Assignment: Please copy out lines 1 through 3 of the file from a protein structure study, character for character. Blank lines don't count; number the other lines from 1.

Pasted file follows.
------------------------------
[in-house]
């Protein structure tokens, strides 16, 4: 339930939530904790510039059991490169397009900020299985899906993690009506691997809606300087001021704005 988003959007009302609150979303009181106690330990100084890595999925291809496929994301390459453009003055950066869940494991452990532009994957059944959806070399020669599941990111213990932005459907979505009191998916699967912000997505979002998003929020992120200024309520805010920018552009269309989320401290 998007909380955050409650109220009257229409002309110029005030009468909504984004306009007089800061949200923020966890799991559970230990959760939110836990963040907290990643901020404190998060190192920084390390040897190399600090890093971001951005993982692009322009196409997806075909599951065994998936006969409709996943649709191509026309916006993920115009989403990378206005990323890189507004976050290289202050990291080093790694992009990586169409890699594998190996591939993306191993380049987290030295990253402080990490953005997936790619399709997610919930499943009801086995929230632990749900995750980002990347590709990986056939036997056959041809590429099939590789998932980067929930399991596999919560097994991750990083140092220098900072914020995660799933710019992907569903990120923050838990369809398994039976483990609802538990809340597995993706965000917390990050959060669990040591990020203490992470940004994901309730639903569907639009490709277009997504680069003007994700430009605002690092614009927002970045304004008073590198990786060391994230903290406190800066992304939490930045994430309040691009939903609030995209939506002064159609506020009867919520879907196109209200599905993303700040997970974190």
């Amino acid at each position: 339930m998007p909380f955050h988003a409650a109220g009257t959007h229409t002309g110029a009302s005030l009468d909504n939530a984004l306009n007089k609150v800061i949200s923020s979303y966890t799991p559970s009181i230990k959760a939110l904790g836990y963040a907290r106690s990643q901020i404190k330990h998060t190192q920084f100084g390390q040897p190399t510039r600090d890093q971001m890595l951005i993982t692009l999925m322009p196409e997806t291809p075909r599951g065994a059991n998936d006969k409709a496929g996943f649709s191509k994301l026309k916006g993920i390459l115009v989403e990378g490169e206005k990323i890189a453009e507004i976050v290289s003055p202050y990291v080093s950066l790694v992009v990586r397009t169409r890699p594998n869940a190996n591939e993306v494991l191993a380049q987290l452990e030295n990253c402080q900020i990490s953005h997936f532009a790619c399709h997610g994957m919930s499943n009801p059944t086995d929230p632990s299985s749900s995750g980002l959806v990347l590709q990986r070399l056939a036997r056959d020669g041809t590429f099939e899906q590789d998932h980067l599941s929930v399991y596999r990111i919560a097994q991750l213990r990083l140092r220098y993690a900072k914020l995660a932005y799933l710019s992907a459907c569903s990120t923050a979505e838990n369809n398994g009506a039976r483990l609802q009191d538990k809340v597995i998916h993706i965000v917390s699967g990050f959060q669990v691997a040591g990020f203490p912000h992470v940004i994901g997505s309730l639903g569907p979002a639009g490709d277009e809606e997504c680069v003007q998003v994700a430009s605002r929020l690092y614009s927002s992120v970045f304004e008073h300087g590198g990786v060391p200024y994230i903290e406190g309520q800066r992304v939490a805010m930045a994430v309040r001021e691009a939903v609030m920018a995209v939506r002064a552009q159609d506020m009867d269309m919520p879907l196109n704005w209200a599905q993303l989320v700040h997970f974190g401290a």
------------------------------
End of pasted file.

[in-house]
């Protein structure tokens, strides 16, 4: 339930939530904790510039059991490169397009900020299985899906993690009506691997809606300087001021704005 988003959007009302609150979303009181106690330990100084890595999925291809496929994301390459453009003055950066869940494991452990532009994957059944959806070399020669599941990111213990932005459907979505009191998916699967912000997505979002998003929020992120200024309520805010920018552009269309989320401290 998007909380955050409650109220009257229409002309110029005030009468909504984004306009007089800061949200923020966890799991559970230990959760939110836990963040907290990643901020404190998060190192920084390390040897190399600090890093971001951005993982692009322009196409997806075909599951065994998936006969409709996943649709191509026309916006993920115009989403990378206005990323890189507004976050290289202050990291080093790694992009990586169409890699594998190996591939993306191993380049987290030295990253402080990490953005997936790619399709997610919930499943009801086995929230632990749900995750980002990347590709990986056939036997056959041809590429099939590789998932980067929930399991596999919560097994991750990083140092220098900072914020995660799933710019992907569903990120923050838990369809398994039976483990609802538990809340597995993706965000917390990050959060669990040591990020203490992470940004994901309730639903569907639009490709277009997504680069003007994700430009605002690092614009927002970045304004008073590198990786060391994230903290406190800066992304939490930045994430309040691009939903609030995209939506002064159609506020009867919520879907196109209200599905993303700040997970974190």
């Amino acid at each position: 339930m998007p909380f955050h988003a409650a109220g009257t959007h229409t002309g110029a009302s005030l009468d909504n939530a984004l306009n007089k609150v800061i949200s923020s979303y966890t799991p559970s009181i230990k959760a939110l904790g836990y963040a907290r106690s990643q901020i404190k330990h998060t190192q920084f100084g390390q040897p190399t510039r600090d890093q971001m890595l951005i993982t692009l999925m322009p196409e997806t291809p075909r599951g065994a059991n998936d006969k409709a496929g996943f649709s191509k994301l026309k916006g993920i390459l115009v989403e990378g490169e206005k990323i890189a453009e507004i976050v290289s003055p202050y990291v080093s950066l790694v992009v990586r397009t169409r890699p594998n869940a190996n591939e993306v494991l191993a380049q987290l452990e030295n990253c402080q900020i990490s953005h997936f532009a790619c399709h997610g994957m919930s499943n009801p059944t086995d929230p632990s299985s749900s995750g980002l959806v990347l590709q990986r070399l056939a036997r056959d020669g041809t590429f099939e899906q590789d998932h980067l599941s929930v399991y596999r990111i919560a097994q991750l213990r990083l140092r220098y993690a900072k914020l995660a932005y799933l710019s992907a459907c569903s990120t923050a979505e838990n369809n398994g009506a039976r483990l609802q009191d538990k809340v597995i998916h993706i965000v917390s699967g990050f959060q669990v691997a040591g990020f203490p912000h992470v940004i994901g997505s309730l639903g569907p979002a639009g490709d277009e809606e997504c680069v003007q998003v994700a430009s605002r929020l690092y614009s927002s992120v970045f304004e008073h300087g590198g990786v060391p200024y994230i903290e406190g309520q800066r992304v939490a805010m930045a994430v309040r001021e691009a939903v609030m920018a995209v939506r002064a552009q159609d506020m009867d269309m919520p879907l196109n704005w209200a599905q993303l989320v700040h997970f974190g401290a």